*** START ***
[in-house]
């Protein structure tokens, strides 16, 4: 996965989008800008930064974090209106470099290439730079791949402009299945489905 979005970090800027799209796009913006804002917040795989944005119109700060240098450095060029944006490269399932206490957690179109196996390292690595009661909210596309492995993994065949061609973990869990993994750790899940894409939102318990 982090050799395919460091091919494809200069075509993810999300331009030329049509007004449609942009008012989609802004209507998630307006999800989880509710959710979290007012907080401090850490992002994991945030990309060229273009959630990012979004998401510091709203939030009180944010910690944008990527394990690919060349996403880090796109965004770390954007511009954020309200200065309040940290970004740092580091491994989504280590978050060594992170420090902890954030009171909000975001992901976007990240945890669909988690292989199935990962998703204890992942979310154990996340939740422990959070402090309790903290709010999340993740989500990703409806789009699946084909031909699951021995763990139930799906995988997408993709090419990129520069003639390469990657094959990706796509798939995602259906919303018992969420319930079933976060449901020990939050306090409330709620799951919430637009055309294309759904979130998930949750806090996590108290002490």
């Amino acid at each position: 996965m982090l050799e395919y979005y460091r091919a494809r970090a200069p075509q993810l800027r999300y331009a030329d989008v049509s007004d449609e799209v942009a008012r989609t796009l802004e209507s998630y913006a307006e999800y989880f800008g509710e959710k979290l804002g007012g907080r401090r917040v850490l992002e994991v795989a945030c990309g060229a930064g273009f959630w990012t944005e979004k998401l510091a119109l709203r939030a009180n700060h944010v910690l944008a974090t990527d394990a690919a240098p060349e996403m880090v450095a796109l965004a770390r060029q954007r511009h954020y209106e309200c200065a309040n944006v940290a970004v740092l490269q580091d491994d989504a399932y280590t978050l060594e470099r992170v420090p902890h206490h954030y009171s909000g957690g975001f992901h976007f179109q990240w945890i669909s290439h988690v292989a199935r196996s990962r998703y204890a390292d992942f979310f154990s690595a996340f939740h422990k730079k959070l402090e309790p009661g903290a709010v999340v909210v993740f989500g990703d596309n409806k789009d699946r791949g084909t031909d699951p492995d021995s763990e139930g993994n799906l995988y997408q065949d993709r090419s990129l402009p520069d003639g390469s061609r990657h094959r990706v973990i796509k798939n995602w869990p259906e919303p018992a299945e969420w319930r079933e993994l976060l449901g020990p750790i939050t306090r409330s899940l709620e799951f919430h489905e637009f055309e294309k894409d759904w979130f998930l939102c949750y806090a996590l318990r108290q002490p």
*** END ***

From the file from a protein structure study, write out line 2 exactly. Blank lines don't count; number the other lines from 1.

């Protein structure tokens, strides 16, 4: 996965989008800008930064974090209106470099290439730079791949402009299945489905 979005970090800027799209796009913006804002917040795989944005119109700060240098450095060029944006490269399932206490957690179109196996390292690595009661909210596309492995993994065949061609973990869990993994750790899940894409939102318990 982090050799395919460091091919494809200069075509993810999300331009030329049509007004449609942009008012989609802004209507998630307006999800989880509710959710979290007012907080401090850490992002994991945030990309060229273009959630990012979004998401510091709203939030009180944010910690944008990527394990690919060349996403880090796109965004770390954007511009954020309200200065309040940290970004740092580091491994989504280590978050060594992170420090902890954030009171909000975001992901976007990240945890669909988690292989199935990962998703204890992942979310154990996340939740422990959070402090309790903290709010999340993740989500990703409806789009699946084909031909699951021995763990139930799906995988997408993709090419990129520069003639390469990657094959990706796509798939995602259906919303018992969420319930079933976060449901020990939050306090409330709620799951919430637009055309294309759904979130998930949750806090996590108290002490």